What is Knee Bursitis?
Knee bursitis is a painful condition in which one or more of the three fluid-filled sacs called bursae that surround the knee joint become inflamed. The function of a bursa is to be a gliding surface that reduces friction between tissues in the body. In knee bursitis, the bursa that is most often affected is the prepatellar bursa, which is located at the tip of the knee over the kneecap. It can become inflamed when there is trauma to the front of the knee. People who kneel a lot, such as roofers, carpet layers, and housekeepers, are susceptible to knee bursitis.
A second bursa, called the infrapatellar bursa, is located just under the kneecap beneath the tendon that attaches the muscles in front of the thigh and the kneecap to the bone in front of the lower leg. It is commonly seen as the result of a jumping injury and involves inflammation of the nearby tendon.
A third bursa, the anserine bursa, is located on the lower inner side of the knee. It usually becomes inflamed in individuals who are obese and in middle-aged women.
Symptoms of Knee Bursitis
People who have knee bursitis experience varying degrees of stiffness, swelling, warmth, tenderness, and redness in the knee joint area. For patients who have involvement of the prepatellar bursa, the pain is typically worse when kneeling, although the condition can cause stiffness with pain when walking. The range of motion of the knee is usually not affected. Patients with knee bursitis that affects the anserine bursa experience pain in the inner knee when climbing or descending stairs.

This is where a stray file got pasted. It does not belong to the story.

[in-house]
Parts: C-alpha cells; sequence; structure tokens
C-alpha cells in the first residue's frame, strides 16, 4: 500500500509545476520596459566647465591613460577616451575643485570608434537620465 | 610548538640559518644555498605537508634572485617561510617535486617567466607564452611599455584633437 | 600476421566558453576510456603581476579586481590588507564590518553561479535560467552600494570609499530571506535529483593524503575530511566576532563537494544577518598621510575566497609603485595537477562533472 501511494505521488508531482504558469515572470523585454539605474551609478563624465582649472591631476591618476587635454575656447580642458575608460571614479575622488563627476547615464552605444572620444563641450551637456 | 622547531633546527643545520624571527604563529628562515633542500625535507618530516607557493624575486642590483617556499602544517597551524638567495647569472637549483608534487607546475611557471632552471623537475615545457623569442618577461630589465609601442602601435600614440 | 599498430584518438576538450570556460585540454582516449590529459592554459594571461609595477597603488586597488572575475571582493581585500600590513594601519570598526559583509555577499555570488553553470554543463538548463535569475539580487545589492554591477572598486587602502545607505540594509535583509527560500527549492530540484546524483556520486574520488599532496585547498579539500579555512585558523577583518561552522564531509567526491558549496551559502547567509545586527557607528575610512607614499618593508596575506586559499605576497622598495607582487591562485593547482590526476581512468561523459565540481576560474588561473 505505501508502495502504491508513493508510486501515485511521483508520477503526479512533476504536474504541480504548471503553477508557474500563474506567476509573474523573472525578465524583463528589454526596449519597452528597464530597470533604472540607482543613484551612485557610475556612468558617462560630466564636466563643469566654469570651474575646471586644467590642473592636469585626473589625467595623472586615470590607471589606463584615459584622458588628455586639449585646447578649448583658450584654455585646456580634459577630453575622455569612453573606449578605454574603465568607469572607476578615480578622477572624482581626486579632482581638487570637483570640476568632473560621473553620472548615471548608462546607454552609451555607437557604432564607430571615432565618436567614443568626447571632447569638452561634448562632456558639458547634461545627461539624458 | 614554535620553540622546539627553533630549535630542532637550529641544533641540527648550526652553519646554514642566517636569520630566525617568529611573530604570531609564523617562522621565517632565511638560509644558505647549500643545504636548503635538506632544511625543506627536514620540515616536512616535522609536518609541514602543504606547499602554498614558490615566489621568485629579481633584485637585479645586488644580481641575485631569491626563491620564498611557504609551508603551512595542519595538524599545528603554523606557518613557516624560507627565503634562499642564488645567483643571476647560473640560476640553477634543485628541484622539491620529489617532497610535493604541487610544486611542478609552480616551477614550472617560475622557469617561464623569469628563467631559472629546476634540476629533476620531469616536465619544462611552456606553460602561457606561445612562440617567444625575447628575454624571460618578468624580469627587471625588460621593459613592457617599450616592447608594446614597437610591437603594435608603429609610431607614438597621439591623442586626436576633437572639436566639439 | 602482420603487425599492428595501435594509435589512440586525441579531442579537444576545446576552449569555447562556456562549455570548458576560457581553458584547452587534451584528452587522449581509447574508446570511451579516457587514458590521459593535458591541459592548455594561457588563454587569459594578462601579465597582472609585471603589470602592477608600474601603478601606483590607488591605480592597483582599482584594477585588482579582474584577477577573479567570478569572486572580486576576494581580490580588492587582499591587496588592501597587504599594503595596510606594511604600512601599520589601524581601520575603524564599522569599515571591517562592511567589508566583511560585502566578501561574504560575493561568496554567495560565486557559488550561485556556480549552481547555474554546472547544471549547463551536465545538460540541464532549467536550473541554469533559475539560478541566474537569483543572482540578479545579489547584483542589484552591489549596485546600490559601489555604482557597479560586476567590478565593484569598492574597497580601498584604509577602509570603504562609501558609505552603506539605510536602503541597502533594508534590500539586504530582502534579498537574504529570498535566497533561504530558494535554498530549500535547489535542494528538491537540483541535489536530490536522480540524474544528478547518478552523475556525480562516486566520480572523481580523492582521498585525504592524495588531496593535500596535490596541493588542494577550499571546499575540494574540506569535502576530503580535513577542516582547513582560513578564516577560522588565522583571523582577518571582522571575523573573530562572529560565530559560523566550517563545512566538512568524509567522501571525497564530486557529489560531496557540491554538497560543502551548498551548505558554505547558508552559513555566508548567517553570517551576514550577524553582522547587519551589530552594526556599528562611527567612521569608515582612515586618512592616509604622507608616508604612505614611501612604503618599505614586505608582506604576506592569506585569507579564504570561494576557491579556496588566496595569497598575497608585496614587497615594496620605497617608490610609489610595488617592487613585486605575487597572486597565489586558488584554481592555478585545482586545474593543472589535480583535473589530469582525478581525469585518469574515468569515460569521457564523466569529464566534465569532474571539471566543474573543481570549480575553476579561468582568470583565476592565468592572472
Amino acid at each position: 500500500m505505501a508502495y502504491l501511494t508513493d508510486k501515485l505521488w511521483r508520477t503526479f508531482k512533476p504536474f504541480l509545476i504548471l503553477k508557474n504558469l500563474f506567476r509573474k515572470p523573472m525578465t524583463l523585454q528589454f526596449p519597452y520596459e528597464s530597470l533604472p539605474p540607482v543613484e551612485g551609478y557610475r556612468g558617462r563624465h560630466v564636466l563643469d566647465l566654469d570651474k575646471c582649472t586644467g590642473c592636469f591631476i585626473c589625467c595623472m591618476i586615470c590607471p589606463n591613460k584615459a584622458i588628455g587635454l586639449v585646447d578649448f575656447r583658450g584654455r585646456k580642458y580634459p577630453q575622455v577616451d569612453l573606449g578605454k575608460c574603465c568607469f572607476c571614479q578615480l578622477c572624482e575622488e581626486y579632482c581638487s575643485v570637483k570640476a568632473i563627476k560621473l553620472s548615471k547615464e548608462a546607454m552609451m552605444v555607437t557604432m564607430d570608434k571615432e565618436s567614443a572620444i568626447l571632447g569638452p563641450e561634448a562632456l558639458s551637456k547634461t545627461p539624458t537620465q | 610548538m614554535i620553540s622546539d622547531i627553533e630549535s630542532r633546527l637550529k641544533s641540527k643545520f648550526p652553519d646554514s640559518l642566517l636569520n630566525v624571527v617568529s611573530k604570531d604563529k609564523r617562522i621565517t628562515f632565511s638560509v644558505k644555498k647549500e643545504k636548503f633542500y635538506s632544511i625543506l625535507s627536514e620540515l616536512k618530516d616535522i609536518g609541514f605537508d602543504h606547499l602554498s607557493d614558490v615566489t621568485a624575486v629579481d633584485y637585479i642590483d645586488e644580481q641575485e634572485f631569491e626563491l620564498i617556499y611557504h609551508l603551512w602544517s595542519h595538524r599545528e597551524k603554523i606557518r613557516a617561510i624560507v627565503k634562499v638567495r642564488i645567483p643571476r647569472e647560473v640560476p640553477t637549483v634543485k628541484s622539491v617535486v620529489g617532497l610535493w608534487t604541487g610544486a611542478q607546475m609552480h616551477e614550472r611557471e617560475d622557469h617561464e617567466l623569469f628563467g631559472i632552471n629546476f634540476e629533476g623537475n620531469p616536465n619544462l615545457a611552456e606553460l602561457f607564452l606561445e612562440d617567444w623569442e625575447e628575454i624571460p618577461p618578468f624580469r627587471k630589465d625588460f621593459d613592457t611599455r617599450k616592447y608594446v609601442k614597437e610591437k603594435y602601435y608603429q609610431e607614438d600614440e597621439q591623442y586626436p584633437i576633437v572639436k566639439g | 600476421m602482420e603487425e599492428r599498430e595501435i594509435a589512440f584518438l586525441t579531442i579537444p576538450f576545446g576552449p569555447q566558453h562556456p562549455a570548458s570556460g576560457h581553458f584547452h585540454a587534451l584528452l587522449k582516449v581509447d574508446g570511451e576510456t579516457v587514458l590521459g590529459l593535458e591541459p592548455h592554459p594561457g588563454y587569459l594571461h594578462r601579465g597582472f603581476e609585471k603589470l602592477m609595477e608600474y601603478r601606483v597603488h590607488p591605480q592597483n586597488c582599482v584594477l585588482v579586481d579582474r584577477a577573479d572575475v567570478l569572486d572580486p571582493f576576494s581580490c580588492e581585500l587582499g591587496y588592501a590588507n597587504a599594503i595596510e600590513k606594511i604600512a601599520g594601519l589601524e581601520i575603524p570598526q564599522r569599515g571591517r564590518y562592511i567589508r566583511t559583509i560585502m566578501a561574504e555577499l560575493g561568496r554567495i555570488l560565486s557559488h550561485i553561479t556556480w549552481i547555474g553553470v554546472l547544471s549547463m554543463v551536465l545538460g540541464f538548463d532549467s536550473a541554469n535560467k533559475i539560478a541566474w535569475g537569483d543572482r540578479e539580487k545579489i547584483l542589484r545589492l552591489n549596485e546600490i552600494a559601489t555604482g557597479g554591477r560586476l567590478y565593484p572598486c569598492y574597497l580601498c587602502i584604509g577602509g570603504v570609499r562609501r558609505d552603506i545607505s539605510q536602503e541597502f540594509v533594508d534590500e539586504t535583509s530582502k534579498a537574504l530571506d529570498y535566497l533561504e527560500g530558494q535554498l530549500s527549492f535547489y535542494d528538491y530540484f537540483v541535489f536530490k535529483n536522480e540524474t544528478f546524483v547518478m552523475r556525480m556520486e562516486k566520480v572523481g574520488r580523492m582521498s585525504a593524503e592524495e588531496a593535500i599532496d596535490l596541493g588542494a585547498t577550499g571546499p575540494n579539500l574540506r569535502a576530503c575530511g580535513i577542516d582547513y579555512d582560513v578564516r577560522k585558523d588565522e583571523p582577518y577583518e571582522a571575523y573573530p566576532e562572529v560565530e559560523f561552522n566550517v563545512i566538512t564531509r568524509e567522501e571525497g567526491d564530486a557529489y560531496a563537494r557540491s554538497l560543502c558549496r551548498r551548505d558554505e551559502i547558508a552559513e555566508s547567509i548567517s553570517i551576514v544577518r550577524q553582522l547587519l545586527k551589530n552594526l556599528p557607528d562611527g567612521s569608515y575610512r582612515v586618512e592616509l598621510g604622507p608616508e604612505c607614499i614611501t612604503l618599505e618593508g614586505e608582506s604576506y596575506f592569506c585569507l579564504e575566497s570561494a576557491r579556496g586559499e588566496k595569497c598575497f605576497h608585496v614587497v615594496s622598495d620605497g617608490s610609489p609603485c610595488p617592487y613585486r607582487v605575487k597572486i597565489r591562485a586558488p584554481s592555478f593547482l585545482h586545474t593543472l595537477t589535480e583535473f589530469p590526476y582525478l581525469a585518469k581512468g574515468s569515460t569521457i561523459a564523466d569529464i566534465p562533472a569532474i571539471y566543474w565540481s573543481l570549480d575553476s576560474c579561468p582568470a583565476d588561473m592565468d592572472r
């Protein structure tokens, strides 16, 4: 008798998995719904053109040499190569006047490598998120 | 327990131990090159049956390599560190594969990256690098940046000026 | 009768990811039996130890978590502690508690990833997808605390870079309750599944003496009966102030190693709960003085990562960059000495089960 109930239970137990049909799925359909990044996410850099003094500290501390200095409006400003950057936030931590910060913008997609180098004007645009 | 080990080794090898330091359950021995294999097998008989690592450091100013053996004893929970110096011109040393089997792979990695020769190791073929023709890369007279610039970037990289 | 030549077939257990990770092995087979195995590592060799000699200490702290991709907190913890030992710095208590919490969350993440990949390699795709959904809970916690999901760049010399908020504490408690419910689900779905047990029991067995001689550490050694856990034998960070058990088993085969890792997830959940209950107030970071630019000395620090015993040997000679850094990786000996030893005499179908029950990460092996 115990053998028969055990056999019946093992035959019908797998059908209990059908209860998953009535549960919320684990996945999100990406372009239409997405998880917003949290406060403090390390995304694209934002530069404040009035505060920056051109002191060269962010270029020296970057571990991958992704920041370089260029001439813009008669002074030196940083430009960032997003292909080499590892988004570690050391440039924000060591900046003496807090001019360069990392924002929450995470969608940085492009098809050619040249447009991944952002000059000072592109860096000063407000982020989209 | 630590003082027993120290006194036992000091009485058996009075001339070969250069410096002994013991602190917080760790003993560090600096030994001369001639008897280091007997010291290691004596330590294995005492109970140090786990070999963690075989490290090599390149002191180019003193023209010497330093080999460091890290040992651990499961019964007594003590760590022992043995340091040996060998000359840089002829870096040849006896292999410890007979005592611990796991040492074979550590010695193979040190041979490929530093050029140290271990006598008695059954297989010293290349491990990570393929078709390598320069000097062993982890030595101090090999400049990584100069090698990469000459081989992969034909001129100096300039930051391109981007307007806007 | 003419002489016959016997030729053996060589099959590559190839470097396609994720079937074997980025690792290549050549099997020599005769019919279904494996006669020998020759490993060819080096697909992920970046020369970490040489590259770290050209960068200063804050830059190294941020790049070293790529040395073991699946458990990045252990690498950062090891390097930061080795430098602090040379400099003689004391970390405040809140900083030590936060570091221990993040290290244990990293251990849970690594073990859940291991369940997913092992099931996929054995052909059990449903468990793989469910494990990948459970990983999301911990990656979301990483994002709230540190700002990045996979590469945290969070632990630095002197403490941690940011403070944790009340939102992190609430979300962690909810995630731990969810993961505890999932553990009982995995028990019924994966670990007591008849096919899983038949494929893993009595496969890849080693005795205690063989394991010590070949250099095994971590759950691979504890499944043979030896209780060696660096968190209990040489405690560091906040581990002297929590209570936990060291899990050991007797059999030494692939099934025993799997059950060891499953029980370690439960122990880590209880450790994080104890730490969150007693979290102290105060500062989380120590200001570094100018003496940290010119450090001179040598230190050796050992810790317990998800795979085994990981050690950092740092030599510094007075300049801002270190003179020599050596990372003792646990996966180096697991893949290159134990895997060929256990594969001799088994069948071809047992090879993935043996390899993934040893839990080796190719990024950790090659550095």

Occasionally, knee bursitis that involves the prepatellar bursa becomes infected with bacteria because of a break or puncture in the skin. When this occurs, patients usually experience a fever along with their other symptoms.
Knee Bursitis Treatment
The choice of knee bursitis treatment depends on whether there is an infection. Aseptic (no infection) knee bursitis that affects any of the three bursae can be treated with RICE (Rest, Ice, Compression, Elevation), and anti-inflammatory and pain medications. If the bursitis is persistent, the doctor may remove any fluid from the bursa using a thin needle. Noninfected knee bursitis that affects the prepatellar or anserine bursa can also be treated with an injection of cortisone.
If you have infected (septic) knee bursitis of the prepatellar bursa, you will need to take antibiotics and to have the fluid removed. In some cases, surgical drainage and removal of an infected bursa is necessary.